Police had probable cause to believe contraband was in the residence, but a warrantless search violated the Indiana Constitution when “[t]wenty-one days had elapsed since the controlled buy, and there [wa]s no evidence that exigent circumstances called for an immediate arrest.”
“We hold that pending criminal charges do not violate a defendant’s right to due process if (1) the trial court has not involuntarily committed the defendant and (2) the trial court has not made an appropriate finding that the defendant will never be restored to competency. We also hold that . . . the trial court should have granted the defendant’s motion to dismiss and discharge under Indiana Criminal Rule 4(C).”
“[T]he age of a child subjected to police questioning is relevant to the custody analysis of Miranda v. Arizona, 384 U. S. 436 (1966).”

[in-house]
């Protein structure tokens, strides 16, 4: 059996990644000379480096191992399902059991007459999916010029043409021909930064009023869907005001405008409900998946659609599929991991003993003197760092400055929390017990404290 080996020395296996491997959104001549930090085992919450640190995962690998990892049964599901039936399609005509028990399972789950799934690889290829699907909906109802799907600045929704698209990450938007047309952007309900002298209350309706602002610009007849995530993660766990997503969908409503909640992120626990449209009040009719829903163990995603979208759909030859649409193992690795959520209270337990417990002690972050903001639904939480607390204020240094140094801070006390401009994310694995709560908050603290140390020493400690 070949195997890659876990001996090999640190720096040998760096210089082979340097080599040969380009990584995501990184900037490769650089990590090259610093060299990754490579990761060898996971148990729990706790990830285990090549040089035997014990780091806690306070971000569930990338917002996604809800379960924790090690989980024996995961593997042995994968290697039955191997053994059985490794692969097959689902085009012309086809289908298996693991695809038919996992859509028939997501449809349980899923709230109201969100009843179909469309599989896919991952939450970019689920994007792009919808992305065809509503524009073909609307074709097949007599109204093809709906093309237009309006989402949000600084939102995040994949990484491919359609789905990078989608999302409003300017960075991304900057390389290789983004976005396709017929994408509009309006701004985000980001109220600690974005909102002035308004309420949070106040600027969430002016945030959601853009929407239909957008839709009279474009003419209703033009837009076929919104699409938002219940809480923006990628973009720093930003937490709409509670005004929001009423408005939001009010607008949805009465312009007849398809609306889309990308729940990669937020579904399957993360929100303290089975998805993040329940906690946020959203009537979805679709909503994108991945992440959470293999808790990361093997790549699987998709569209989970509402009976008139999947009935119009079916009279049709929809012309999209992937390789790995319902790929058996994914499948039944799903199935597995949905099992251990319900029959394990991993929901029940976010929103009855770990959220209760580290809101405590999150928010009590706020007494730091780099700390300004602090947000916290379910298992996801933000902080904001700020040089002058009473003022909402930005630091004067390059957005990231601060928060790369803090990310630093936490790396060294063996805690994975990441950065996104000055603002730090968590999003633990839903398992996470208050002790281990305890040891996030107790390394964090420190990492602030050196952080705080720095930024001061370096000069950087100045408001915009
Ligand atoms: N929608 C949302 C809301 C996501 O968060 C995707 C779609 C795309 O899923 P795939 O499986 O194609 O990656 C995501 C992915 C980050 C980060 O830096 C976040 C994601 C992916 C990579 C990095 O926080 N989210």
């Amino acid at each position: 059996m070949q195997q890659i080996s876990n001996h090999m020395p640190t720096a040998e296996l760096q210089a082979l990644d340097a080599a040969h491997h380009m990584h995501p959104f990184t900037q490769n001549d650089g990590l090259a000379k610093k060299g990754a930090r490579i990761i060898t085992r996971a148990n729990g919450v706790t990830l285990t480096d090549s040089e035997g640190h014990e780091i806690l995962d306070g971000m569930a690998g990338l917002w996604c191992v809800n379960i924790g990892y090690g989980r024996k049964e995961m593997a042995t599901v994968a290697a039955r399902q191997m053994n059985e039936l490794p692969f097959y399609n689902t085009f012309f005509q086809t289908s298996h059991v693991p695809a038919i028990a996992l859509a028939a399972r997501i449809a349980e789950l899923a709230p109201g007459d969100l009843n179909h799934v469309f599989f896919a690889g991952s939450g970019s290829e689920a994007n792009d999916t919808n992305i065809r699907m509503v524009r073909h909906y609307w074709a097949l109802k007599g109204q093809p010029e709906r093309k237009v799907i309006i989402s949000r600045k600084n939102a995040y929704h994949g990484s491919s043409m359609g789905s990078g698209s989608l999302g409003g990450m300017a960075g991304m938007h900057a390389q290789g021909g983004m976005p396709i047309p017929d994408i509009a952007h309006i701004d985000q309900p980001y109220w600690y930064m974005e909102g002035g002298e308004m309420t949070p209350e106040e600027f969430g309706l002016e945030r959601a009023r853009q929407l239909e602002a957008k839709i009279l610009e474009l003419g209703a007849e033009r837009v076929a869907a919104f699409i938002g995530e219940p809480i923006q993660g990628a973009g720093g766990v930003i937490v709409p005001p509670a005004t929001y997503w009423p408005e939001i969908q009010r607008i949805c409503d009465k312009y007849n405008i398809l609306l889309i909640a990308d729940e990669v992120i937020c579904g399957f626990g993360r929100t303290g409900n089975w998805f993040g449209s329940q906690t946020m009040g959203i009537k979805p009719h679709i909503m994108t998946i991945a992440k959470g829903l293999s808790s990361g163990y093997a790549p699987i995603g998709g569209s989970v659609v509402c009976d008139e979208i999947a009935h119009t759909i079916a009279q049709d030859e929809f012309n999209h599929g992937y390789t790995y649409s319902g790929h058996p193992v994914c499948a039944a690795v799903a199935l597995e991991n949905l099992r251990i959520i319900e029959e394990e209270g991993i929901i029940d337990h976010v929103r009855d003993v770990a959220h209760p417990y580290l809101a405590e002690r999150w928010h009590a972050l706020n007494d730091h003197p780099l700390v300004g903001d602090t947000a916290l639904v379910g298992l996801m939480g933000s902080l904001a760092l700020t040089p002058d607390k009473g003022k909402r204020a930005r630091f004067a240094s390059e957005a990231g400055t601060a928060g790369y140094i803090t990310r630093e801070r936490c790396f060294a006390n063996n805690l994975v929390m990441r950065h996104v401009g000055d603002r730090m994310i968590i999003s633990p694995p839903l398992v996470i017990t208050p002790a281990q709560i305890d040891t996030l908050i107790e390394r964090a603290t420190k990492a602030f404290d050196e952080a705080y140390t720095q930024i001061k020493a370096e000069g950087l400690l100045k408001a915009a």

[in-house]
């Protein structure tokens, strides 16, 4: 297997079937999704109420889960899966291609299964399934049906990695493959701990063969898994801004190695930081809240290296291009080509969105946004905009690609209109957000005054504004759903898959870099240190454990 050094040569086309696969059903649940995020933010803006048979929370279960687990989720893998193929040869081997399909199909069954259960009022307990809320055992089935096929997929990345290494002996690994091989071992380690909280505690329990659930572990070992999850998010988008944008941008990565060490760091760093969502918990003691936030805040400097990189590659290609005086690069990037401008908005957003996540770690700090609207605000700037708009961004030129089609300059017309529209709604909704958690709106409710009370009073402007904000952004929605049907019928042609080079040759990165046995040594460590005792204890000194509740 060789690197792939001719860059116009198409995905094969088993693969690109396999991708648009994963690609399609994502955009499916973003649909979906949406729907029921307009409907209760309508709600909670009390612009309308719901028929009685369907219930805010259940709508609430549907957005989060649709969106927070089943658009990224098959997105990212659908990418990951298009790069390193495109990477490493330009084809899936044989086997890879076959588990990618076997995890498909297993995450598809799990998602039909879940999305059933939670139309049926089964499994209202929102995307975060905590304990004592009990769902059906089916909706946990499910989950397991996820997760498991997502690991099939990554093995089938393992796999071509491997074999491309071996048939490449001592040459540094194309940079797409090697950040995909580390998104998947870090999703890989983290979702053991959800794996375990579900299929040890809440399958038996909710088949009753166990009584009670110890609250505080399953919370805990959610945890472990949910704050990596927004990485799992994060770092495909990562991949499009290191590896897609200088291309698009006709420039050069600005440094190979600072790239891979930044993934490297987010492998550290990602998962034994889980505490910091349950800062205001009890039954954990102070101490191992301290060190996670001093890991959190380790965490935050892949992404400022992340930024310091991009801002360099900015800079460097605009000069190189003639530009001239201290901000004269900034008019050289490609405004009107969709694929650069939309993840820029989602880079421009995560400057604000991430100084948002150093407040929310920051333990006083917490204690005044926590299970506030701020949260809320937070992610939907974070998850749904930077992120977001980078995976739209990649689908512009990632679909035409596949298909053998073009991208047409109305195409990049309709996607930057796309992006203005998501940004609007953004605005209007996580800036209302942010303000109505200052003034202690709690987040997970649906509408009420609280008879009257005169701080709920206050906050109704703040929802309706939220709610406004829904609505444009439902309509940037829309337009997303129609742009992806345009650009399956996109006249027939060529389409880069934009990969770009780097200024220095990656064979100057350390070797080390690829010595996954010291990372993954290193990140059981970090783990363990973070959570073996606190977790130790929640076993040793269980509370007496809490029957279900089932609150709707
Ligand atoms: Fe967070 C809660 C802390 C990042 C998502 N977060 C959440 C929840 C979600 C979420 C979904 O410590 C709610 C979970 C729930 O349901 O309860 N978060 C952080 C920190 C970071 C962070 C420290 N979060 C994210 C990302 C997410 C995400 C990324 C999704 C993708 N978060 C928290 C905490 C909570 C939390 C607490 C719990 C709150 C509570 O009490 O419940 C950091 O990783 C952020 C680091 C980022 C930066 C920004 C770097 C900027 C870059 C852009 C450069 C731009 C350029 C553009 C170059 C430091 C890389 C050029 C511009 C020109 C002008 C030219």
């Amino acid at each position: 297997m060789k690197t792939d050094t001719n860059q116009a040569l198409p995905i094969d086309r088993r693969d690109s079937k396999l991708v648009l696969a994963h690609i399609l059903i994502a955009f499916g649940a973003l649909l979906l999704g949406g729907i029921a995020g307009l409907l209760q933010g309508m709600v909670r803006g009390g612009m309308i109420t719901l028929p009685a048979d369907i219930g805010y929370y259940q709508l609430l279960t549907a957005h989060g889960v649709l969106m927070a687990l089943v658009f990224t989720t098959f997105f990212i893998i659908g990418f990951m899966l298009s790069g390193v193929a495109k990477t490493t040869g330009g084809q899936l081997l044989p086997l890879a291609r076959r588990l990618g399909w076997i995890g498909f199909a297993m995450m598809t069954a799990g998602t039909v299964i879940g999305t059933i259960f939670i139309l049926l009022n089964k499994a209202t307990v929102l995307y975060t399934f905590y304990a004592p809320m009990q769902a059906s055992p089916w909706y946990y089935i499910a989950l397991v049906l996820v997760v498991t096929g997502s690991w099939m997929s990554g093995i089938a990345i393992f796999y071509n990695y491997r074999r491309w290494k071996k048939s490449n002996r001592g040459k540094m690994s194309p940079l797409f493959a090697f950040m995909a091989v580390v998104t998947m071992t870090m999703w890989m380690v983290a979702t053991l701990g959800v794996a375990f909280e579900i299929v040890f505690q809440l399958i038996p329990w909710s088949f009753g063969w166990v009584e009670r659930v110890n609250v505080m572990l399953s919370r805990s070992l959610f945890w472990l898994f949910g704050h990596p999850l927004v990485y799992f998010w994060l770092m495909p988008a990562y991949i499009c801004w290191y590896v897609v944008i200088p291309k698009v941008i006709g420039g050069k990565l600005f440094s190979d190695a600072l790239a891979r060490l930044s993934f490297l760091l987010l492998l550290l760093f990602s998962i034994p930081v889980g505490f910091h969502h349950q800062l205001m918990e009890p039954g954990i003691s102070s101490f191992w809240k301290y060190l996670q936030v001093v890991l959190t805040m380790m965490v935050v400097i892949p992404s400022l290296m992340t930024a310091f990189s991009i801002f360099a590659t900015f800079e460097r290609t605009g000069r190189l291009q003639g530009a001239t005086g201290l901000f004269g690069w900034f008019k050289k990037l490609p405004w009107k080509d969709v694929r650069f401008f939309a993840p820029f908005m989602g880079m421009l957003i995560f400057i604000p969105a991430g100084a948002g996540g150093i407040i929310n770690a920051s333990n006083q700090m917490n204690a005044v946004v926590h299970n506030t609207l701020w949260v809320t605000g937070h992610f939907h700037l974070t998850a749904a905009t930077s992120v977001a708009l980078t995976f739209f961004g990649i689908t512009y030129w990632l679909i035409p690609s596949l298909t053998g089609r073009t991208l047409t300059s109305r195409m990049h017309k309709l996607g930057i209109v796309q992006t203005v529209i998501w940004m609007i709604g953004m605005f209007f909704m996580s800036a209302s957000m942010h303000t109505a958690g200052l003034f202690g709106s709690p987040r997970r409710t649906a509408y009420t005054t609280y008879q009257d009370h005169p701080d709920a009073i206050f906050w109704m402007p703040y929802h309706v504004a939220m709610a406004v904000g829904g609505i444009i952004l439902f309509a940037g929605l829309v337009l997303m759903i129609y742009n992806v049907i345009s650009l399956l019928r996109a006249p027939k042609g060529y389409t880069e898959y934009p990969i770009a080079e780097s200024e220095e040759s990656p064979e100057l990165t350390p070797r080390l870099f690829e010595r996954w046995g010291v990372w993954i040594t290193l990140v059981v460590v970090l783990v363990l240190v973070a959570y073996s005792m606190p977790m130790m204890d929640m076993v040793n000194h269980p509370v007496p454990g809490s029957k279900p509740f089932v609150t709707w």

After alleged victim testified she remembered that defendant’s vaginal molestation did not include touching her in other ways, it was error to allow her pretrial statement to the contrary into evidence to “refresh” her recollection.
A judge who receives complaints from a defendant that a public defender, known to have been dilatory in other situations, is neglecting the case “must at the very least receive assurances from the public defender’s office that the complaint has been adequately addressed.”